I … have no criticism about the design of PF2e. I love it. And I hope they keep making more of it.

If I have any “complaint” it would be to advocate for more tools to support home-brew campaigns, such as world-building guides, city-building guides, monster building, ancestry building, etc. But hey - we are 2 years in. I can be patient.

I can't speak for everyone here, but most folk including the OP explicitly love 2e and many of these criticisms also come from a place of love... Even if the language some choose to express their criticisms leave one wondering at times. 2e is by far my favourite edition of a d20 game that I've played to date. What little criticism I reserve for it are because it's so good in so many places that I wish the weaker areas were also perfected to the same degree, even as I recognise that nothing perfect survives the need to be published sooner or later.

Haha Sibelius! Don’t misconstrue my lack of criticism as criticism of criticism. (Did that make sense?) Everybody is entitled to their fair take, especially if it is offered in good faith. No judgment here - just adding my thoughts to the conversation.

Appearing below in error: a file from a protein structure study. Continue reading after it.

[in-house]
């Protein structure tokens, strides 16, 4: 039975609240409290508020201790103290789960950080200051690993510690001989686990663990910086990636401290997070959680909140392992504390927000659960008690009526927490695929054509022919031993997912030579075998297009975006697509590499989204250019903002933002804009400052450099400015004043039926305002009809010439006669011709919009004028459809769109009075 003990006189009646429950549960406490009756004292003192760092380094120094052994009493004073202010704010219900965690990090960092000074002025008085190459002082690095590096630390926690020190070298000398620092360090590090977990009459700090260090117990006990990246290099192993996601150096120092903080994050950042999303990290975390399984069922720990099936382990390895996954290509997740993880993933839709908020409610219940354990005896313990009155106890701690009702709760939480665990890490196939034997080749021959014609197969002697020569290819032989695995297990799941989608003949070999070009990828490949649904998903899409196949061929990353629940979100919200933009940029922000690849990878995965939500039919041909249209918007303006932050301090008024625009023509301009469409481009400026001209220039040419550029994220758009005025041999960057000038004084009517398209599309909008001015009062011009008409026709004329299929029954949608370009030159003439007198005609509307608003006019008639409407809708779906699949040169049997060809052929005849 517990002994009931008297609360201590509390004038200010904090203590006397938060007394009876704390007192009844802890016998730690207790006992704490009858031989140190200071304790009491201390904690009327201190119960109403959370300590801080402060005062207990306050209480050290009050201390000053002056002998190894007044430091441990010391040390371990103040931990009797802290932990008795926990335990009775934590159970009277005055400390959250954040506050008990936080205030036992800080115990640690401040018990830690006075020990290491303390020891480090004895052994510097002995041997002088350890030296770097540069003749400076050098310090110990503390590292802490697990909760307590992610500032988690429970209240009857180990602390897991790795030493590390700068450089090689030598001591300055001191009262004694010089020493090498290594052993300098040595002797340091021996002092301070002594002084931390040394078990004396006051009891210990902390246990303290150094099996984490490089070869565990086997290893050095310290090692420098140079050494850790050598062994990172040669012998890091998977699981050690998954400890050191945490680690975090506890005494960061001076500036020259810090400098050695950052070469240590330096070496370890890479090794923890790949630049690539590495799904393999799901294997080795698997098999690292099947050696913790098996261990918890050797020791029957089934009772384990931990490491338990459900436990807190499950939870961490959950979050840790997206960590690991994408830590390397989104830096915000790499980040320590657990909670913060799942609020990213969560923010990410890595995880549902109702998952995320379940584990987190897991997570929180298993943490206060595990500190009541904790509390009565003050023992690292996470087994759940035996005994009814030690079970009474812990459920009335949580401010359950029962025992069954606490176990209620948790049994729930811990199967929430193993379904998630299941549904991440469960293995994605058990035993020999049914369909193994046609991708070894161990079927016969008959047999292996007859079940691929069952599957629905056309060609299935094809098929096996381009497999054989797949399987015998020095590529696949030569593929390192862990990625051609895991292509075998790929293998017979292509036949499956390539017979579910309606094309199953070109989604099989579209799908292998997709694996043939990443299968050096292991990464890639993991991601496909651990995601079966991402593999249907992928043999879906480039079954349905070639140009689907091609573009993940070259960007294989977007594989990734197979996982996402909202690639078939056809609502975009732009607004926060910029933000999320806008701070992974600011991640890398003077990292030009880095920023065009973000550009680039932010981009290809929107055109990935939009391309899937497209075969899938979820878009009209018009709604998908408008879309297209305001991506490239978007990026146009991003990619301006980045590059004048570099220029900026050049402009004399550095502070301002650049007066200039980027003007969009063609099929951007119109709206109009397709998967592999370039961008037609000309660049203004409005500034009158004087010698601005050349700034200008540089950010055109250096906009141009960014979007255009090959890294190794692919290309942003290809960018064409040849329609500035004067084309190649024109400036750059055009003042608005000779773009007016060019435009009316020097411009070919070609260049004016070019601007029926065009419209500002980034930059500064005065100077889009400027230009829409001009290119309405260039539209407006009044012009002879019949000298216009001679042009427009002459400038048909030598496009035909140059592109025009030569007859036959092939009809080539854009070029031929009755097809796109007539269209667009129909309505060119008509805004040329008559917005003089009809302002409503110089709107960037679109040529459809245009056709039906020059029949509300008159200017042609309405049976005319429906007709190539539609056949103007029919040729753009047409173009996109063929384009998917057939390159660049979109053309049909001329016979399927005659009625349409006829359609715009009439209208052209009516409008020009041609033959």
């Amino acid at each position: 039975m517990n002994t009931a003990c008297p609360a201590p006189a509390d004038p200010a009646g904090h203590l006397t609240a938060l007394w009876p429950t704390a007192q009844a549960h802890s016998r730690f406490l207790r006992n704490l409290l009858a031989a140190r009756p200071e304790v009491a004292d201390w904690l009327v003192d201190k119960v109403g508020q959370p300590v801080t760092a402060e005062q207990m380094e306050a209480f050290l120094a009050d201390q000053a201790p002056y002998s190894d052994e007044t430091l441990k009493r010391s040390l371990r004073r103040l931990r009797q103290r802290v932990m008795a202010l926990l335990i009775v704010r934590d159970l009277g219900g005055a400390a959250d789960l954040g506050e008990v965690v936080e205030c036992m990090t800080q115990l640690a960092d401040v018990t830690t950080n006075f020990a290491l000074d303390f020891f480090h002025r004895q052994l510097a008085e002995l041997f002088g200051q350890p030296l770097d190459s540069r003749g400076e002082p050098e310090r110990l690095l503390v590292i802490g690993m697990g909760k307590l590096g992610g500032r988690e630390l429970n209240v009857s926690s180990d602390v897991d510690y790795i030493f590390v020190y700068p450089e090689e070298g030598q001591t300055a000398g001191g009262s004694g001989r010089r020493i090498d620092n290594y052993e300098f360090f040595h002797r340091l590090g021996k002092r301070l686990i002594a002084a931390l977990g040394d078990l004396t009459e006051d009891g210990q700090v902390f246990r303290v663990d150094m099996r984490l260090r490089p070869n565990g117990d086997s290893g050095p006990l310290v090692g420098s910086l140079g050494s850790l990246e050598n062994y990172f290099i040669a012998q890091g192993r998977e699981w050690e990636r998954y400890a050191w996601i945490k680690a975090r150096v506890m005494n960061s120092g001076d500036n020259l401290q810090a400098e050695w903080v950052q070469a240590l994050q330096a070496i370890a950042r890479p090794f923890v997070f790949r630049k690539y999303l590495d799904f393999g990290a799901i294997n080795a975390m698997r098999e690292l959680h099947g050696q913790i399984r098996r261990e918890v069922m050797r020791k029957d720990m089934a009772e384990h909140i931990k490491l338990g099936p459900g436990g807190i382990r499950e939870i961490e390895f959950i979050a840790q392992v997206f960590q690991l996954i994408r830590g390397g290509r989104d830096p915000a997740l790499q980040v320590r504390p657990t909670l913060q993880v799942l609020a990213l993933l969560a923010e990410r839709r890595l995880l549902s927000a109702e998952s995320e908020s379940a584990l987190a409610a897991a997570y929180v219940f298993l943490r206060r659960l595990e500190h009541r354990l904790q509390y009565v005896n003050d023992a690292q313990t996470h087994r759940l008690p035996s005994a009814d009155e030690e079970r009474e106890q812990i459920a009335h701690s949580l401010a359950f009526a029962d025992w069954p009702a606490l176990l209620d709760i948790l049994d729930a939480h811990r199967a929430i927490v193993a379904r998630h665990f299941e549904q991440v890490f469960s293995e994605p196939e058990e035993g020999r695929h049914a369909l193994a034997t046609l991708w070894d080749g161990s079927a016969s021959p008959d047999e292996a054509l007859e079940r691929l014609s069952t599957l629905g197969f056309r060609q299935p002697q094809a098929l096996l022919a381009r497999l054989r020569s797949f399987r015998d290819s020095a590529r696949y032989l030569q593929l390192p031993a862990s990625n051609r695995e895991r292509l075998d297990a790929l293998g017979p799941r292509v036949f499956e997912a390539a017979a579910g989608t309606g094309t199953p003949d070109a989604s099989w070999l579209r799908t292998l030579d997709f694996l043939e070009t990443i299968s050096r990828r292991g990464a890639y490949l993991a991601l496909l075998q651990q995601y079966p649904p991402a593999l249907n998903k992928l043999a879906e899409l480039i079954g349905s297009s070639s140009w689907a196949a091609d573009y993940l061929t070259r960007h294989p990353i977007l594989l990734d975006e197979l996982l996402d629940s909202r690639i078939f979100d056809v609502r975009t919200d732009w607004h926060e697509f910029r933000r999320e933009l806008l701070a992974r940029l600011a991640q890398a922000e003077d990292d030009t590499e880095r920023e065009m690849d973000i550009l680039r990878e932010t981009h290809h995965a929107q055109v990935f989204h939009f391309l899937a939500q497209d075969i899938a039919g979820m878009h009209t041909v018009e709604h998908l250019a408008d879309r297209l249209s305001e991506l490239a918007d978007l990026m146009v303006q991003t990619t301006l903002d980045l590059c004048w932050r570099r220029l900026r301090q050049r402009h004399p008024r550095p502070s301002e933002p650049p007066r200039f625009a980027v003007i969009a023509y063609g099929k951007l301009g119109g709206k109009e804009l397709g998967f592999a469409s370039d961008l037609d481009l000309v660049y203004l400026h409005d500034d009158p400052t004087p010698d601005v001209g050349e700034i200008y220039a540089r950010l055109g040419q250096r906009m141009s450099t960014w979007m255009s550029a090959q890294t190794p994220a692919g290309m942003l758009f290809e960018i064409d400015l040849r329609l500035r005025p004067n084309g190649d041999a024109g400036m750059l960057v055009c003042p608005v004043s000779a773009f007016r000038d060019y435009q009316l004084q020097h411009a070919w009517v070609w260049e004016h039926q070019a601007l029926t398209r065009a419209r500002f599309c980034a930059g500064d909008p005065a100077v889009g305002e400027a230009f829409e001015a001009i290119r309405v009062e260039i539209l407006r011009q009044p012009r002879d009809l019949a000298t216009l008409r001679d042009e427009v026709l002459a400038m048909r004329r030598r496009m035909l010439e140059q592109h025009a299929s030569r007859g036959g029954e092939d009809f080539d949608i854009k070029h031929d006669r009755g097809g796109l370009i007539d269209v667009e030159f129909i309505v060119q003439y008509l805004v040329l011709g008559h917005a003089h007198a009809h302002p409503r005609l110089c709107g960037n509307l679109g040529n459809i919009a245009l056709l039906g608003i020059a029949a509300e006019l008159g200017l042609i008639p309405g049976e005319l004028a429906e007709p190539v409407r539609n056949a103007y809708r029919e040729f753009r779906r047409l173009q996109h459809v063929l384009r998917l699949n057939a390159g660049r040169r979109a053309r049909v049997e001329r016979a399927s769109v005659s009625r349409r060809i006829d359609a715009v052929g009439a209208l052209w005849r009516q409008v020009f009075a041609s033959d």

For myself (again), I do wish that some of the rules could be more intuitive and easier to learn. But the more I’ve dug into the design philosophy, the more I see how brilliantly it works together. When I think about ways to “fix this” or “fix that”, I always come back to the solution being worse then the original problem. So my opinion is to stick with the rules as is, and keep coming with the creative content!

I get what you mean! And also I can relate about wanting to make sure the solution is actually better than the problem. I'm a big proponent of understanding why the rule you want to change us the way it us before making a change that might gave unintended consequences. A classic example is the Monopoly house rule that gives money when you land in free parking directly leading to the problem many people have with the fame taking so long.